Barring an unlikely last-minute stay, Hill, 49, will be put to death by lethal injection Wednesday evening for the 1994 murders of Dr. John Britton and his escort, retired Air Force Lt. Col. James Herman Barrett. Barrett's wife, June, was also wounded.
Hill had final visits Wednesday with his wife and son, along with his spiritual adviser, parents and two sisters. His two daughters visited him earlier in the week.
He was also served a last meal of steak, broccoli, a baked potato, salad, orange sherbet and iced tea.
Extra law enforcement officers, explosives-sniffing dogs and undercover officers were posted outside Florida State Prison to prevent any protests by death penalty and abortion foes from getting out of hand.
"We don't want an incident of national proportion," Sheriff Bob Milner said.
Hill, who didn't fight his execution, said he feels no remorse and suggested Florida state officials will be making him a martyr when he becomes the first person executed in the United States for anti-abortion rights violence.
"The sooner I am executed … the sooner I am going to heaven," Hill said in a jailhouse interview Tuesday. "I expect a great reward in heaven. I am looking forward to glory. I don't feel remorse."
"More people should act as I have acted," Hill added.
The St. Petersburg Times reports Hill says he became involved with drugs as a teen and found religion at 17. He then became a minister in the Orthodox Presbyterian church and moved to West Palm Beach with his wife.
Hill, a father of three, says he left the church because it didn't offer infant communion, which he felt was necessary, and moved to a Pensacola church that did. He became more active in anti-abortion activities in Pensacola, a hotbed for the movement.
Abortion-rights groups worry Hill's execution will trigger reprisals by those who share his steadfast belief that violence to stop abortion is justified. Several Florida officials connected to the case received threatening letters last week, accompanied by rifle bullets.
Gov. Jeb Bush, who was named in one of those threatening letters, said Tuesday the threats would not keep him from carrying out the law.
"I'm not going to be bullied," Bush said.
Bush also said: "I'm not going to change the deeply held views that I have on (the death penalty) because others have deeply held views that disagree.
"I totally respect them. And they should respect what the rule of law is here in our state."
Death penalty opponents have also pointed to the prospect of violence as a reason to stop this execution in particular.
"We're very concerned that Paul Hill's call for violence may be picked up by any person to whom God speaks," said Abe Bonowitz, the head of Floridians for Alternatives to the Death Penalty. "That could be prevented. It should be."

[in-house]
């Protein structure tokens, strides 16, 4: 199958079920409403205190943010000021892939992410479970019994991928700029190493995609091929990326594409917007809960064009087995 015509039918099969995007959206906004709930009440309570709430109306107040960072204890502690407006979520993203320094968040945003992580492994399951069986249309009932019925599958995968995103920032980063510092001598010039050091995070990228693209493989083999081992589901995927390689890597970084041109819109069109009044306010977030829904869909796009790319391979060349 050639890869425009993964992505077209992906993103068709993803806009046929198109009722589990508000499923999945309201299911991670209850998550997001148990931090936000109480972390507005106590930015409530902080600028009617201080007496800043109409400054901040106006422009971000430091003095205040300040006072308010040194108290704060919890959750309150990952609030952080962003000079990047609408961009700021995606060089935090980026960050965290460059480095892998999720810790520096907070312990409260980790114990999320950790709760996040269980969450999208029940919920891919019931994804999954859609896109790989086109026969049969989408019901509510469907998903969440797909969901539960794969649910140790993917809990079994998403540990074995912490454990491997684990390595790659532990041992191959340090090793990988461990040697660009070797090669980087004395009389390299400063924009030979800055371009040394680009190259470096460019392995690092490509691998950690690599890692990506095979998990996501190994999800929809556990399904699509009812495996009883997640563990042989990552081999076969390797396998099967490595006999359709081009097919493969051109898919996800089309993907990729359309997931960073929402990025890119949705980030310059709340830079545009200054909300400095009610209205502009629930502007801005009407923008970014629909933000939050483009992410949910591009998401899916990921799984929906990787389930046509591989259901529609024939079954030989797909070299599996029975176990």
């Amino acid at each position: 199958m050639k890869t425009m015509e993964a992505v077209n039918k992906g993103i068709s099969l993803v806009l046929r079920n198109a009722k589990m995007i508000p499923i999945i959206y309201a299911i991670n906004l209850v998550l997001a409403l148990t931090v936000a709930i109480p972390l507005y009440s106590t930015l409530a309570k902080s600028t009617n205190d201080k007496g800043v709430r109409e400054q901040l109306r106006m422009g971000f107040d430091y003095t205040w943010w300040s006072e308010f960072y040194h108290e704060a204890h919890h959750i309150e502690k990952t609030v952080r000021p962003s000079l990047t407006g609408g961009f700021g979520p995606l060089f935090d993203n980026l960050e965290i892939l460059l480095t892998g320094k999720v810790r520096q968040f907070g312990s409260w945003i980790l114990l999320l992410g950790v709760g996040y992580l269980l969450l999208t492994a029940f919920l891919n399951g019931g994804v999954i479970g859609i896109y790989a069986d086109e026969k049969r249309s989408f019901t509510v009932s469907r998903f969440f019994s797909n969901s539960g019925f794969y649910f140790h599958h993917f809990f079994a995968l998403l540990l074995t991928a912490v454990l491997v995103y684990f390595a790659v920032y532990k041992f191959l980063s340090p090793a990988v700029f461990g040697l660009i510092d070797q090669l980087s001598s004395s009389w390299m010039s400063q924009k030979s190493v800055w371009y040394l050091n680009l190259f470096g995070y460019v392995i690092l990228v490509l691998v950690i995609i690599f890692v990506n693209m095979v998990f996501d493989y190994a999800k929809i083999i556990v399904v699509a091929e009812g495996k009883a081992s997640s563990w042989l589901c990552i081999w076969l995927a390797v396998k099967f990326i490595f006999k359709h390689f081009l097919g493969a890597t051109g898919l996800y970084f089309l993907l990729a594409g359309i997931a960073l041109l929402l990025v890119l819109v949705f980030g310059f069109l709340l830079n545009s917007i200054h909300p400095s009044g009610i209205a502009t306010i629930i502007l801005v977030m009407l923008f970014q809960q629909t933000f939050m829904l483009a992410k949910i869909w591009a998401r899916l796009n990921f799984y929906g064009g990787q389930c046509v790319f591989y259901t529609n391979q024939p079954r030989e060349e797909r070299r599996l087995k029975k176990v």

Hill has supporters who have maintained a Web site in his honor, with snapshots and ballads, but most major anti-abortion rights groups have repudiated him.
"Abortion is a terrible evil, but it is never right to repay evil with evil and the actions of Paul Hill and others who would go after those that work in abortion clinics is just unjustifiably wrong," said Mike McCarron, executive director of the Florida Catholic Conference.
However, some of his backers liken him to John Brown, the militant abolitionist hanged for his crimes after his pre-Civil War assault on the federal garrison at Harper's Ferry.
One militant anti-abortion rights group, Missionaries to the Unborn, likens Hill to Dietrich Bonhoeffer, the Lutheran pastor from Germany who was executed after joining the plot to assassinate Hitler.
"Paul Hill is being martyred tomorrow, and that's wrong," said Bonowitz.
The threatening letters were received in August by Attorney General Charlie Crist, two corrections officials and the Pensacola judge who sentenced Hill.
A source familiar with the contents of one of the letters said the page-and-a-half message was coherent and primarily about the evil of "killing babies." It also contained specific threats against the recipient.
Hill's would be the third execution in Florida this year, the 18th of Bush's governorship and the 57th in the state since the Supreme Court reinstated the death penalty.
The slaying of Britton and Barrett was one of several violent anti-abortion rights acts in the 1990s. Dr. David Gunn was murdered in Pensacola, Fla., in 1993, and in 1998, an abortion clinic in Birmingham, Ala. was bombed and Dr. Barnett Slepian was gunned down in Amherst, N.Y.